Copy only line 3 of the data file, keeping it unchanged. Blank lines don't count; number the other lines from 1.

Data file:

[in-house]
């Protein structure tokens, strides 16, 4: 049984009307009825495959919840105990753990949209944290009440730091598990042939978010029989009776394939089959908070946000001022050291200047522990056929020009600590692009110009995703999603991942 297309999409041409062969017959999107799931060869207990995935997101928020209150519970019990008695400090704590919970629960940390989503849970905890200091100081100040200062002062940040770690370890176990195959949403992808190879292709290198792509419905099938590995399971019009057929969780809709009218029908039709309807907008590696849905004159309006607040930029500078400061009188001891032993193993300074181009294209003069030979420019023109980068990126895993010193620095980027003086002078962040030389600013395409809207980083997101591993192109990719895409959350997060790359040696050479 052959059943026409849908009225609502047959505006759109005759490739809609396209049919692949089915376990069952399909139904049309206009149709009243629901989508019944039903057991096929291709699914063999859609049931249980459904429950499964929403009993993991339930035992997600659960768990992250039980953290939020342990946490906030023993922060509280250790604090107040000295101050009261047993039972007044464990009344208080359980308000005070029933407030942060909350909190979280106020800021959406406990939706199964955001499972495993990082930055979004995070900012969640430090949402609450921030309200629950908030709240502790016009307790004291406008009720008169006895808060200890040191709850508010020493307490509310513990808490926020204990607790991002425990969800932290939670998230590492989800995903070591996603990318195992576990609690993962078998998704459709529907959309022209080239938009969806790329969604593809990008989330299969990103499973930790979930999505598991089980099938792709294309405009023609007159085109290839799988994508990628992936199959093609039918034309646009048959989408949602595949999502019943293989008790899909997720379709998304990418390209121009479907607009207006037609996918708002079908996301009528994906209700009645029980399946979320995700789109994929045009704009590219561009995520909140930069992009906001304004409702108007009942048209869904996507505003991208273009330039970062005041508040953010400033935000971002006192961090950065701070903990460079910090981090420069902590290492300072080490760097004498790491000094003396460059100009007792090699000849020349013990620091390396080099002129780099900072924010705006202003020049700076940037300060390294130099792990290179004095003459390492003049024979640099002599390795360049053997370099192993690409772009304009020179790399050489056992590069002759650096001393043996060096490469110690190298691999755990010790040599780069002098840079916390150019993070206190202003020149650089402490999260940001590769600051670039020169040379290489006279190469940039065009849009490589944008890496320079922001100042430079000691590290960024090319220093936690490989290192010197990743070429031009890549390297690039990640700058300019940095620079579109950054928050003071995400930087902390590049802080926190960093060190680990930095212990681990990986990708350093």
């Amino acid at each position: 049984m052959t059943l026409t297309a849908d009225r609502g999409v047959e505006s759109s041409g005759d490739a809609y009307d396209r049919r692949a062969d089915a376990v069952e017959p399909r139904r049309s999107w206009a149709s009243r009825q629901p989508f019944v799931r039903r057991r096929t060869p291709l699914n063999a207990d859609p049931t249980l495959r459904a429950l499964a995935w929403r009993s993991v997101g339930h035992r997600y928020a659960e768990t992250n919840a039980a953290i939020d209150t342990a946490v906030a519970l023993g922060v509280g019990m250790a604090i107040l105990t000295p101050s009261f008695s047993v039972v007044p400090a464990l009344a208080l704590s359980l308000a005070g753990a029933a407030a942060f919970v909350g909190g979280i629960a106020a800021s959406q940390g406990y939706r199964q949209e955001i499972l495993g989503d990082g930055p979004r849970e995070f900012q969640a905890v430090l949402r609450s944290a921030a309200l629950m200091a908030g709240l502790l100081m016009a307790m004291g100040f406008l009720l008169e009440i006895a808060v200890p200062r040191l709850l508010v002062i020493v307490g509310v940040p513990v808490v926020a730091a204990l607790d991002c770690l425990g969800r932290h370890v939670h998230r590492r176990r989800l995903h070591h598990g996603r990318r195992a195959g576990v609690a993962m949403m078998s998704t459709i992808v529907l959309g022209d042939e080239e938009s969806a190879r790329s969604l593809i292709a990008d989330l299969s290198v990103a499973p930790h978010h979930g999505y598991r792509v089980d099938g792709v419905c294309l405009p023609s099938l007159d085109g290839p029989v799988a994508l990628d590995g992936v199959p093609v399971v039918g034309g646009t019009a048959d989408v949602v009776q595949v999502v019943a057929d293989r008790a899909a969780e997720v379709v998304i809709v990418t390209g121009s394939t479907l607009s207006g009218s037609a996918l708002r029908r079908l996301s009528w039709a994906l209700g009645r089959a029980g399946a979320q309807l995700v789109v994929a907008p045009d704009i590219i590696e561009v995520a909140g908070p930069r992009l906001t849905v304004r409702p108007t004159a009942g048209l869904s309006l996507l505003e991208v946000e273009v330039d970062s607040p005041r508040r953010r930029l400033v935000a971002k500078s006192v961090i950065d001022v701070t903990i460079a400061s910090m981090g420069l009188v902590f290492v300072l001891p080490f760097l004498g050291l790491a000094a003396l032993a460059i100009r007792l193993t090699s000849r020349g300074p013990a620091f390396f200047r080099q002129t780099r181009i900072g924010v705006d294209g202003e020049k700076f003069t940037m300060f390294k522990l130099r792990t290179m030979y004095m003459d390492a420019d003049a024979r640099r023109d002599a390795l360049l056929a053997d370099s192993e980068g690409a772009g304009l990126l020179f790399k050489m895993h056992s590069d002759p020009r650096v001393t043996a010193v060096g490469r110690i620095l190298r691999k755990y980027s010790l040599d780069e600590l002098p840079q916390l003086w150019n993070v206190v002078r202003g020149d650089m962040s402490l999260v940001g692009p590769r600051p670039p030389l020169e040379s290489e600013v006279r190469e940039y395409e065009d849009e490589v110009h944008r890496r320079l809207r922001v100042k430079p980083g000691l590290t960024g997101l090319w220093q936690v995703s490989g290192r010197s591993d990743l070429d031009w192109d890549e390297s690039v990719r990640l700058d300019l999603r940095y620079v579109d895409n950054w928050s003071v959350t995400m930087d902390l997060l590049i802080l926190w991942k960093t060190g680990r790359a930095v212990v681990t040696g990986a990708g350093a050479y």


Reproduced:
């Amino acid at each position: 049984m052959t059943l026409t297309a849908d009225r609502g999409v047959e505006s759109s041409g005759d490739a809609y009307d396209r049919r692949a062969d089915a376990v069952e017959p399909r139904r049309s999107w206009a149709s009243r009825q629901p989508f019944v799931r039903r057991r096929t060869p291709l699914n063999a207990d859609p049931t249980l495959r459904a429950l499964a995935w929403r009993s993991v997101g339930h035992r997600y928020a659960e768990t992250n919840a039980a953290i939020d209150t342990a946490v906030a519970l023993g922060v509280g019990m250790a604090i107040l105990t000295p101050s009261f008695s047993v039972v007044p400090a464990l009344a208080l704590s359980l308000a005070g753990a029933a407030a942060f919970v909350g909190g979280i629960a106020a800021s959406q940390g406990y939706r199964q949209e955001i499972l495993g989503d990082g930055p979004r849970e995070f900012q969640a905890v430090l949402r609450s944290a921030a309200l629950m200091a908030g709240l502790l100081m016009a307790m004291g100040f406008l009720l008169e009440i006895a808060v200890p200062r040191l709850l508010v002062i020493v307490g509310v940040p513990v808490v926020a730091a204990l607790d991002c770690l425990g969800r932290h370890v939670h998230r590492r176990r989800l995903h070591h598990g996603r990318r195992a195959g576990v609690a993962m949403m078998s998704t459709i992808v529907l959309g022209d042939e080239e938009s969806a190879r790329s969604l593809i292709a990008d989330l299969s290198v990103a499973p930790h978010h979930g999505y598991r792509v089980d099938g792709v419905c294309l405009p023609s099938l007159d085109g290839p029989v799988a994508l990628d590995g992936v199959p093609v399971v039918g034309g646009t019009a048959d989408v949602v009776q595949v999502v019943a057929d293989r008790a899909a969780e997720v379709v998304i809709v990418t390209g121009s394939t479907l607009s207006g009218s037609a996918l708002r029908r079908l996301s009528w039709a994906l209700g009645r089959a029980g399946a979320q309807l995700v789109v994929a907008p045009d704009i590219i590696e561009v995520a909140g908070p930069r992009l906001t849905v304004r409702p108007t004159a009942g048209l869904s309006l996507l505003e991208v946000e273009v330039d970062s607040p005041r508040r953010r930029l400033v935000a971002k500078s006192v961090i950065d001022v701070t903990i460079a400061s910090m981090g420069l009188v902590f290492v300072l001891p080490f760097l004498g050291l790491a000094a003396l032993a460059i100009r007792l193993t090699s000849r020349g300074p013990a620091f390396f200047r080099q002129t780099r181009i900072g924010v705006d294209g202003e020049k700076f003069t940037m300060f390294k522990l130099r792990t290179m030979y004095m003459d390492a420019d003049a024979r640099r023109d002599a390795l360049l056929a053997d370099s192993e980068g690409a772009g304009l990126l020179f790399k050489m895993h056992s590069d002759p020009r650096v001393t043996a010193v060096g490469r110690i620095l190298r691999k755990y980027s010790l040599d780069e600590l002098p840079q916390l003086w150019n993070v206190v002078r202003g020149d650089m962040s402490l999260v940001g692009p590769r600051p670039p030389l020169e040379s290489e600013v006279r190469e940039y395409e065009d849009e490589v110009h944008r890496r320079l809207r922001v100042k430079p980083g000691l590290t960024g997101l090319w220093q936690v995703s490989g290192r010197s591993d990743l070429d031009w192109d890549e390297s690039v990719r990640l700058d300019l999603r940095y620079v579109d895409n950054w928050s003071v959350t995400m930087d902390l997060l590049i802080l926190w991942k960093t060190g680990r790359a930095v212990v681990t040696g990986a990708g350093a050479y």